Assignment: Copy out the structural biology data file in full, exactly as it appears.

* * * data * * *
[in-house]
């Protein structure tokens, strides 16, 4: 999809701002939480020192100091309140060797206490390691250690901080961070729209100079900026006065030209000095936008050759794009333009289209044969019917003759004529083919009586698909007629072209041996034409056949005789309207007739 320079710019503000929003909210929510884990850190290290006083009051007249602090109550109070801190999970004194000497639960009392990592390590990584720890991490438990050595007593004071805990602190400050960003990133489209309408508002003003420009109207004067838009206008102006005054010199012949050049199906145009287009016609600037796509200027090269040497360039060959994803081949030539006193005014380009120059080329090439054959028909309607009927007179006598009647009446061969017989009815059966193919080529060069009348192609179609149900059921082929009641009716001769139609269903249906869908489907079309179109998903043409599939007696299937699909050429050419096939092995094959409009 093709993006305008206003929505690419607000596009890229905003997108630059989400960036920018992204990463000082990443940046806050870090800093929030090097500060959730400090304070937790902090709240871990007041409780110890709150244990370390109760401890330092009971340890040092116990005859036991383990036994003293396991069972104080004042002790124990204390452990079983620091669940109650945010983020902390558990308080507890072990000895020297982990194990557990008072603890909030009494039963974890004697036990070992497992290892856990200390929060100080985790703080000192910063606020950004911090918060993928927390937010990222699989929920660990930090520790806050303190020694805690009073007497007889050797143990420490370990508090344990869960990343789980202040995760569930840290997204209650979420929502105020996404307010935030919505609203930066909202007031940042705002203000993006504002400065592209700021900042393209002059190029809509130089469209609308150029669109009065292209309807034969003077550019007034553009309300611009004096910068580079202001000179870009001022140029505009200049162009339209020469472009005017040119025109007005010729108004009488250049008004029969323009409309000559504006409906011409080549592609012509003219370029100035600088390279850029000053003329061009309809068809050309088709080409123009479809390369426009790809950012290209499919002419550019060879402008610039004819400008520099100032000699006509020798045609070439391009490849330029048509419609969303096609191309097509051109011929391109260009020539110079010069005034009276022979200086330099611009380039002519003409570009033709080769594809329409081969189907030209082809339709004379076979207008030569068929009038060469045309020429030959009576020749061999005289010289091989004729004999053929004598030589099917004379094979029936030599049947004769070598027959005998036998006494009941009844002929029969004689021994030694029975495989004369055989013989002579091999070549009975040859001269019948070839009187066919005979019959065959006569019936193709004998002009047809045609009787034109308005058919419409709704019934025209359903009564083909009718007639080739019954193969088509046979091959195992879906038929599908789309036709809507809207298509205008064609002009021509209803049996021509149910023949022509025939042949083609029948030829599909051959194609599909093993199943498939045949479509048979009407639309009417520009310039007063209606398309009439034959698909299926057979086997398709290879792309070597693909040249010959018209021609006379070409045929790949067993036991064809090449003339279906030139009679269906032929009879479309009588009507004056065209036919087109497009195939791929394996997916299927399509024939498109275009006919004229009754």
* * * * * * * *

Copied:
[in-house]
């Protein structure tokens, strides 16, 4: 999809701002939480020192100091309140060797206490390691250690901080961070729209100079900026006065030209000095936008050759794009333009289209044969019917003759004529083919009586698909007629072209041996034409056949005789309207007739 320079710019503000929003909210929510884990850190290290006083009051007249602090109550109070801190999970004194000497639960009392990592390590990584720890991490438990050595007593004071805990602190400050960003990133489209309408508002003003420009109207004067838009206008102006005054010199012949050049199906145009287009016609600037796509200027090269040497360039060959994803081949030539006193005014380009120059080329090439054959028909309607009927007179006598009647009446061969017989009815059966193919080529060069009348192609179609149900059921082929009641009716001769139609269903249906869908489907079309179109998903043409599939007696299937699909050429050419096939092995094959409009 093709993006305008206003929505690419607000596009890229905003997108630059989400960036920018992204990463000082990443940046806050870090800093929030090097500060959730400090304070937790902090709240871990007041409780110890709150244990370390109760401890330092009971340890040092116990005859036991383990036994003293396991069972104080004042002790124990204390452990079983620091669940109650945010983020902390558990308080507890072990000895020297982990194990557990008072603890909030009494039963974890004697036990070992497992290892856990200390929060100080985790703080000192910063606020950004911090918060993928927390937010990222699989929920660990930090520790806050303190020694805690009073007497007889050797143990420490370990508090344990869960990343789980202040995760569930840290997204209650979420929502105020996404307010935030919505609203930066909202007031940042705002203000993006504002400065592209700021900042393209002059190029809509130089469209609308150029669109009065292209309807034969003077550019007034553009309300611009004096910068580079202001000179870009001022140029505009200049162009339209020469472009005017040119025109007005010729108004009488250049008004029969323009409309000559504006409906011409080549592609012509003219370029100035600088390279850029000053003329061009309809068809050309088709080409123009479809390369426009790809950012290209499919002419550019060879402008610039004819400008520099100032000699006509020798045609070439391009490849330029048509419609969303096609191309097509051109011929391109260009020539110079010069005034009276022979200086330099611009380039002519003409570009033709080769594809329409081969189907030209082809339709004379076979207008030569068929009038060469045309020429030959009576020749061999005289010289091989004729004999053929004598030589099917004379094979029936030599049947004769070598027959005998036998006494009941009844002929029969004689021994030694029975495989004369055989013989002579091999070549009975040859001269019948070839009187066919005979019959065959006569019936193709004998002009047809045609009787034109308005058919419409709704019934025209359903009564083909009718007639080739019954193969088509046979091959195992879906038929599908789309036709809507809207298509205008064609002009021509209803049996021509149910023949022509025939042949083609029948030829599909051959194609599909093993199943498939045949479509048979009407639309009417520009310039007063209606398309009439034959698909299926057979086997398709290879792309070597693909040249010959018209021609006379070409045929790949067993036991064809090449003339279906030139009679269906032929009879479309009588009507004056065209036919087109497009195939791929394996997916299927399509024939498109275009006919004229009754």